Is this sort of open superficial corruption acceptable?

It is very clear that this article in the Daily Telegraph is not claiming that David Cameron has been corrupt. He has as many of us have read in other places apparently used his personal and historic contacts with a range of very powerful people in the current Government to try to help the business that he was being very well paid for, before it went bust. Given that his access to Rishi Sunak and other Ministers was deemed very useful to such a business, it is perhaps understanding that he can get paid millions of pounds each year for his influence. There are many other examples of people who have spent time working within the Government or within Parliament or even in some cases within Councils who have been handed personal contracts that many of us find disturbing. Then again many of us use our contacts to help achieve objectives or build businesses so it becomes very hard to determine what is acceptable and what is crossing inappropriate lines. After all when people who have been Prime Ministers or even MPs or Presidents can get paid literally millions of pounds for making speeches and supporting companies, this may seem a bit extreme to those of us whose pay opportunities is much lower, but perhaps that is perfectly acceptable. Indeed maybe we should applaud them for their success. However if hidden conversations with national leaders release funds to businesses from public money and then the businesses pay people that the national leaders used to work with and who began the conversations, one could question if there is corruption. It is here that a Parliamentary Inquiry would make sense. Yet according to a very public Daily Telegraph article, it was Conservative MPs who blocked the call for an Inquiry. Now publicly blocking calls is not a high level of corruption. Indeed arguably it will save money from being spent to formulate the inquiry. However if the Conservative MPs are protecting their processes or their colleagues for mistakes or worse, is concerning. If this was a Labour Government and the Labour MPs were blocking inquiries into influence from some well funded Trade Unions that were changing situations for the nation in a non democratic way that would be just as disturbing. So perhaps what is needed is an Independent basis for such inquiries from now on and for party dominance to be ended when it comes to looking into corruption! The first piece of text is from a different concern which has emerged since Tuesday night and has appeared in a number of places including the Independent online piece and then the second piece is from this article in the Telegraph. Both of these and indeed potentially other cases need to be checked in my view. The Telegraph piece was authored by Rachel Millard, Louise Moon and the Independent piece came from Jon Stone.

Boris Johnson is facing a barrage of criticism after he told Tory MPs that he believed “greed” was behind the success of the UK’s Covid vaccination programme. Campaigners said the prime minister’s comments showed he had a “warped” understanding of how the vaccine had been developed and why the UK’s rollout had so far been so successful. In comments first reported by The Sun newspaper Mr Johnson told a video call with Conservative backbenchers: “The reason we have the vaccine success is because of capitalism, because of greed, my friends.” Apparently sensing he had made a gaffe, the Tory leader is understood to have repeatedly asked those at the 1922 Committee meeting to forget he used the term.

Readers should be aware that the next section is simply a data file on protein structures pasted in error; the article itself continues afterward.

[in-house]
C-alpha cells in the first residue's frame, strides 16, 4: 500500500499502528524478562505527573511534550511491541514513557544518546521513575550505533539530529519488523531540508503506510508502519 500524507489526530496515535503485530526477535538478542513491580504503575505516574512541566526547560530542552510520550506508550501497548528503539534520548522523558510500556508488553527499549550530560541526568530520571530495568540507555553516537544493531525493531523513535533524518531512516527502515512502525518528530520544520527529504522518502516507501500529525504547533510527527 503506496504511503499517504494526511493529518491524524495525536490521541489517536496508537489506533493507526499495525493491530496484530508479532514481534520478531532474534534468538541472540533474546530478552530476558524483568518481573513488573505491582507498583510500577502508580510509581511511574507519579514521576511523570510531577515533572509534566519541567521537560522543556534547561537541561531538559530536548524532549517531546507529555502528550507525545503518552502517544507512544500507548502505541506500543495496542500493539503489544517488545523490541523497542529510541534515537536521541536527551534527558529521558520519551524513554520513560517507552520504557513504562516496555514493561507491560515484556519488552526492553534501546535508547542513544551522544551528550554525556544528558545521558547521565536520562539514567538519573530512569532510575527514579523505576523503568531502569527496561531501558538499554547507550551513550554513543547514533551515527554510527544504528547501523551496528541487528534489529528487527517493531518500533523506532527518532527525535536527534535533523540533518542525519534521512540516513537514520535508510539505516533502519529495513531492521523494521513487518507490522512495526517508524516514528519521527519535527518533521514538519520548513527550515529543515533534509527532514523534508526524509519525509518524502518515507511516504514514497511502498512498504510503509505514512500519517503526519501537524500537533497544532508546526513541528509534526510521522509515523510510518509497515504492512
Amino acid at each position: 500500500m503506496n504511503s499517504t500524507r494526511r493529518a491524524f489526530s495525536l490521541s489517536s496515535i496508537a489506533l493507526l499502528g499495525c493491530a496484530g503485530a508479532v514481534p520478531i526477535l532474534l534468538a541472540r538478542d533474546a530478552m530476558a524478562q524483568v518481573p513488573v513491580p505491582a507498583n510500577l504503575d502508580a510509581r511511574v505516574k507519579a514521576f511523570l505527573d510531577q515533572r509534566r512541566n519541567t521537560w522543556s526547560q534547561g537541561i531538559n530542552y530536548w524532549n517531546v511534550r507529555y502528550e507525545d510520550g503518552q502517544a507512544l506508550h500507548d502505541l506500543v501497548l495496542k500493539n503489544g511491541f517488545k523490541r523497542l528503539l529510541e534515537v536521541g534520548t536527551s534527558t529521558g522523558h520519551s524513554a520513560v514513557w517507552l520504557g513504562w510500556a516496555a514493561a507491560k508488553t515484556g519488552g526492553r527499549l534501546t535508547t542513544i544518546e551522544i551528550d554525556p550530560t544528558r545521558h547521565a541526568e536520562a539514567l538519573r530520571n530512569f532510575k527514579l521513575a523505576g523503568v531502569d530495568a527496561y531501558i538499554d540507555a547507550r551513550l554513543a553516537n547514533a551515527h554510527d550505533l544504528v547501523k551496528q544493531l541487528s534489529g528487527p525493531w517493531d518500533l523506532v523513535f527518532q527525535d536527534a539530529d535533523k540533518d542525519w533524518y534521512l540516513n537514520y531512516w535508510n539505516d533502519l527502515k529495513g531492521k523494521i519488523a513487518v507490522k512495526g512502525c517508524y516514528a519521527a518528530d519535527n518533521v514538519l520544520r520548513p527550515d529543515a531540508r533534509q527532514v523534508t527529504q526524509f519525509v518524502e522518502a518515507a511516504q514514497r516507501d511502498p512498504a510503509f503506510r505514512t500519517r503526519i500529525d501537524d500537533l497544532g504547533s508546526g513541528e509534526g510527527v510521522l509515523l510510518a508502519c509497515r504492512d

Conservative MPs have blocked an attempt to launch a parliamentary inquiry into David Cameron’s work for collapsed lender Greensill. The influential Treasury select committee discussed the matter on Monday but a bid by Labour MPs to investigate it further was shot down. The former prime minister is alleged to have contacted the Treasury, including Rishi Sunak, the Chancellor, and Number 10 to try to help Greensill access coronavirus relief funding. On Monday night, Channel 4 News reported that the Bank of England told the programme it had also received several approaches from Greensill, including on its behalf personally from Mr Cameron, trying to help Greensill access the Covid Corporate Financing Facility for large firms. Mr Cameron was hired as an adviser to Greensill in 2018, two years after leaving Downing Street. Its founder Lex Greensill was made CBE for services to the economy in the Queen’s Birthday Honours in 2017. The company collapsed into administration at the start of the month, leaving Britain’s third largest steel producer, Sanjeev Gupta’s GFG Alliance, scrambling to raise new financing. Mr Cameron’s alleged approaches to Number 10, the Treasury and the Bank of England did not succeed, with Greensill denied access to the CCFF. However, the claims have triggered concerns about transparency and fairness. Labour shadow chancellor Annaliese Dodds over the weekend called for an inquiry, saying: “This is public money, and the processes involved in decision-making should be fully transparent and beyond reproach. “The Government must leave no stone unturned with a full and thorough investigation into this.”

About ianchisnall

I am passionate about the need for public policies to be made accessible to everyone, especially those who want to improve the wellbeing of their communities. I am particularly interested in issues related to crime and policing as well as health services and strategic planning.
This entry was posted in Economics, Journalism, Justice Issues, Parliament and Democracy and tagged , , , , , , , , , . Bookmark the permalink.

2 Responses to Is this sort of open superficial corruption acceptable?

  1. Pingback: We need to find ways to improve our national conditions | ianchisnall

  2. Pingback: Several disturbing claims from the ex-Prime Minister | ianchisnall

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